Berlin apartment by NOWlab features a spiral staircase and a fireman's pole


Hidden behind a bookcase in a secret room, a fireman's pole offers a fast escape route from the top floor of this Berlin home by local studio NOWlab (+ slideshow).

Haus JJ by NOWlab Berlin

Named Haus JJ, the two-storey apartment in Kreuzberg features two different routes between floors.

The first and most prominent is a spiral staircase featuring colourful flooring and a rope balustrade, while the second is the fireman's pole, tucked away in a corner.

Haus JJ by NOWlab Berlin

NOWlab founder Jörg Petri planned this second route as a shortcut – offering an alternative to the slides that have featured inside homes in New York, Tokyo and Jakarta.

Haus JJ by NOWlab Berlin

"We wanted to create a fast and playful way to move from the fifth to fourth floor," explained the architect.

"It came up in the early discussions with the owners, but the initial idea was to create a slide," he told Dezeen. "Unfortunately the floor plan did not allow enough space so we had to compact the idea – the result was a fireman's pole."

Haus JJ by NOWlab Berlin

Rather than making it a central feature, the entrance to the pole is hidden in a room screened by a bookcase. It leads straight down into the client's home office.

Haus JJ by NOWlab Berlin

"After some time the idea of the secret room came up and we integrated the pole in there, making it possible to escape unseen," explained Petri. "It creates an efficient and easy-to-use circulation loop between the two floors."

Haus JJ by NOWlab Berlin

The apartment occupies a rooftop extension to an existing residential block, taking up the fourth and fifth floors.

The spiral staircase is positioned at the centre of the space, framed by the walls of the master bedroom.

Haus JJ by NOWlab Berlin

Slender treads fan out around a central column, with wooden surfaces that match the herringbone patterning of the surrounding floors. These are coloured in vibrant shades of red, yellow, blue and green.

Haus JJ by NOWlab Berlin

The intention was to reference an existing "Brandwände", or fire wall, in the centre of the building and the urban foliage that grows across it.

"In the fall, this green wall creates an amazing amount of natural colour gradients and growth patterns," said Petri. "We wanted to create something inside the apartment to link to this specific and amazing natural phenomena."

Haus JJ by NOWlab Berlin

There is no balustrade, but a rope hangs through the centre of the staircase to provide something to hold on the way down. There is also a skylight overhead.

Haus JJ by NOWlab Berlin

"Due to the small floor plan, we also had to create a compact staircase," said Petri. "The rope was a good way to install a handrail without decreasing the space to much. It works really well, for kids and adults!"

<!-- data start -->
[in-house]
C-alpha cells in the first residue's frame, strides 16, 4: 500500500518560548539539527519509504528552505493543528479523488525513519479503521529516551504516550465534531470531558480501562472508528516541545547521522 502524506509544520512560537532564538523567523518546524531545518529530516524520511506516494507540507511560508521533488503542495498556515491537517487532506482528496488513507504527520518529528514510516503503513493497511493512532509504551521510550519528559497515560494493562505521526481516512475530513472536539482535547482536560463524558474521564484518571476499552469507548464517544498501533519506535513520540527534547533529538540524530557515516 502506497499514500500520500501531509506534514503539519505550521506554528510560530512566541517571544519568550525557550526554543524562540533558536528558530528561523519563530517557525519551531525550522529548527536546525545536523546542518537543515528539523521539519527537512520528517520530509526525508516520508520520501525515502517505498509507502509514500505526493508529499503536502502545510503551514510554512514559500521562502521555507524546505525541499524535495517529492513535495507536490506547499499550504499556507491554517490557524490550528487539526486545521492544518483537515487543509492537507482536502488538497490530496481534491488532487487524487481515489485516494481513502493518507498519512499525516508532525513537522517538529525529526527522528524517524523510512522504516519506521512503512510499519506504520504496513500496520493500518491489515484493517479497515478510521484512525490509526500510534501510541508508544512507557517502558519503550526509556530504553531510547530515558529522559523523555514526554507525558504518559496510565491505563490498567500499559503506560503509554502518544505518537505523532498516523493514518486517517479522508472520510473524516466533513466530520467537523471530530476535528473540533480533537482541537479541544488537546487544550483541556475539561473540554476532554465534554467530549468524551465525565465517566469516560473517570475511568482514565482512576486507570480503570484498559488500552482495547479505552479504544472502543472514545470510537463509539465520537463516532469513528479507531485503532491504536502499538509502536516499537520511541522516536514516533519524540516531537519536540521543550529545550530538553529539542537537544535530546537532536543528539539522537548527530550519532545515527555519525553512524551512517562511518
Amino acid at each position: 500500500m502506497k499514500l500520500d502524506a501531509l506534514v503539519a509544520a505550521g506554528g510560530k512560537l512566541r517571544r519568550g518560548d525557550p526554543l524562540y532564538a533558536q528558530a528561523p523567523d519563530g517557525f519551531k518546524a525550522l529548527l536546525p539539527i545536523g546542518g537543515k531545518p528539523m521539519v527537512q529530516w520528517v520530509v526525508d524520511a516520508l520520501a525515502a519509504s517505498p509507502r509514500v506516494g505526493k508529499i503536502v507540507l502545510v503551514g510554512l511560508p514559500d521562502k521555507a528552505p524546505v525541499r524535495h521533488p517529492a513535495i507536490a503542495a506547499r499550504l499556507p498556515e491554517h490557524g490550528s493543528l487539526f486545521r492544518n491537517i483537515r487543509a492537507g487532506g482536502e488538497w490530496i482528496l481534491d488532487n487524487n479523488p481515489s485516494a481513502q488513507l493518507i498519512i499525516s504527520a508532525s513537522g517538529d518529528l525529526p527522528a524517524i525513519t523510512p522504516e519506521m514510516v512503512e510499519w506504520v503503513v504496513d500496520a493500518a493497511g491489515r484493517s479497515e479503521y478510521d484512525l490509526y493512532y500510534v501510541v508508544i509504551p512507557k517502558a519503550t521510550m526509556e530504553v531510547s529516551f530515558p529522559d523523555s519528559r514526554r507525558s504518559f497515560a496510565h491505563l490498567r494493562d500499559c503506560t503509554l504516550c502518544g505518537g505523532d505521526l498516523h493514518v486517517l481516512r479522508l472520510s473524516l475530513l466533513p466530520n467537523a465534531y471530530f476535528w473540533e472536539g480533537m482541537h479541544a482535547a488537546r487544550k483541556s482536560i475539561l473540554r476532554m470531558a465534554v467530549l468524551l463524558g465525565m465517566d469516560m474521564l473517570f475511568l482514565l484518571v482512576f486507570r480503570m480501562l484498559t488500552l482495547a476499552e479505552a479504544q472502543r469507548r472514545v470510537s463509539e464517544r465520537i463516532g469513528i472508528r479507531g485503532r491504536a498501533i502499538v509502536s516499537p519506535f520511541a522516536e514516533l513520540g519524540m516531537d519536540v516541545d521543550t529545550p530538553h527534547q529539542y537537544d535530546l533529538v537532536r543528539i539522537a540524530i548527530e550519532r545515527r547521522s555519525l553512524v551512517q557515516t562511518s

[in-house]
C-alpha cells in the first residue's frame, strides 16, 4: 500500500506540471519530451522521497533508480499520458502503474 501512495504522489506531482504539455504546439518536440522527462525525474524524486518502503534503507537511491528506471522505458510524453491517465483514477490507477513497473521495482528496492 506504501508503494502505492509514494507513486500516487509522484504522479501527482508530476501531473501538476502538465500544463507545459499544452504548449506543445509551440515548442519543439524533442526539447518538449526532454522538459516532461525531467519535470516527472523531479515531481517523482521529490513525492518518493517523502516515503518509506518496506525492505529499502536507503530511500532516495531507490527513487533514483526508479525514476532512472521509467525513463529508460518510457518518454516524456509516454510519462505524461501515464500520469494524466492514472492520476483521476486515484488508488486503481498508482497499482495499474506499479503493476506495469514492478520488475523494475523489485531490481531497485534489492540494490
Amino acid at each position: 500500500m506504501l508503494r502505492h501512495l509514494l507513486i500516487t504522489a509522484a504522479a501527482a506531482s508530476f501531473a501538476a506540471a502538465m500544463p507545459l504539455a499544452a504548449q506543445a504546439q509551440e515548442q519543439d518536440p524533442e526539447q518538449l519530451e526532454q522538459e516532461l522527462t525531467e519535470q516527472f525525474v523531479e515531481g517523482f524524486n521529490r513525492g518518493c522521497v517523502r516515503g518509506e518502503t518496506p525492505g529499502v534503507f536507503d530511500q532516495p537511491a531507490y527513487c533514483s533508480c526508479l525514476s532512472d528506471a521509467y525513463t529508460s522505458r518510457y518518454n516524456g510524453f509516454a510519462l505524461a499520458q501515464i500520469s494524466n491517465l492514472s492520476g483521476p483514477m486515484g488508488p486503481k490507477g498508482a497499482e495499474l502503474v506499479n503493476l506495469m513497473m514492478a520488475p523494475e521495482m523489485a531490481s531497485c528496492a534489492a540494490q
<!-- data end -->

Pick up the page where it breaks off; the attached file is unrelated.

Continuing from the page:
Haus JJ by NOWlab Berlin

The home has entrances on both floors. On the lower level, the doorway leads through into a generous hallway, with the master bedroom and bathroom on the left, and the work space and children's room on the right.

Haus JJ by NOWlab Berlin

Upstairs, the majority of the space is taken up by an open-plan living, dining and kitchen space, which is partially screened from the entrance by a row of vertical wooden slats.

Other houses with unusual ways of travelling between rooms include a Japanese home featuring both climbing walls and ladders, and a model house where walls double as skateboarding ramps.

Haus JJ by NOWlab Berlin
Floor plans – click for larger image
Haus JJ by NOWlab Berlin
Section – click for larger image
  • james

    At least the floor around the pole is nicely done.

    • Dikkie smabers

      Exactly the first thing what came to my mind.

  • Chris MacDonald

    Not fussed about the pole, but that parquet flooring is ace!

  • Guest

    Sliding down is okay (avoid applying hand cream before), but sliding back up a little trickier.

  • alahrbust

    Let us all hope that baby is not going to spend his next few years around that fireman’s-pole hole and spiral death stair.

  • The fireman pole may look cool, but it has been banned from fire stations decades ago. Long term use may cause serious spinal damage.

  • J

    A pole dance maybe?

  • Rafel

    Not bad for fun. Spiral stairs are difficult to descend, so why not always go down with the pole?

  • Lot of stairs here on Dezeen that are exclusively for teetotallers!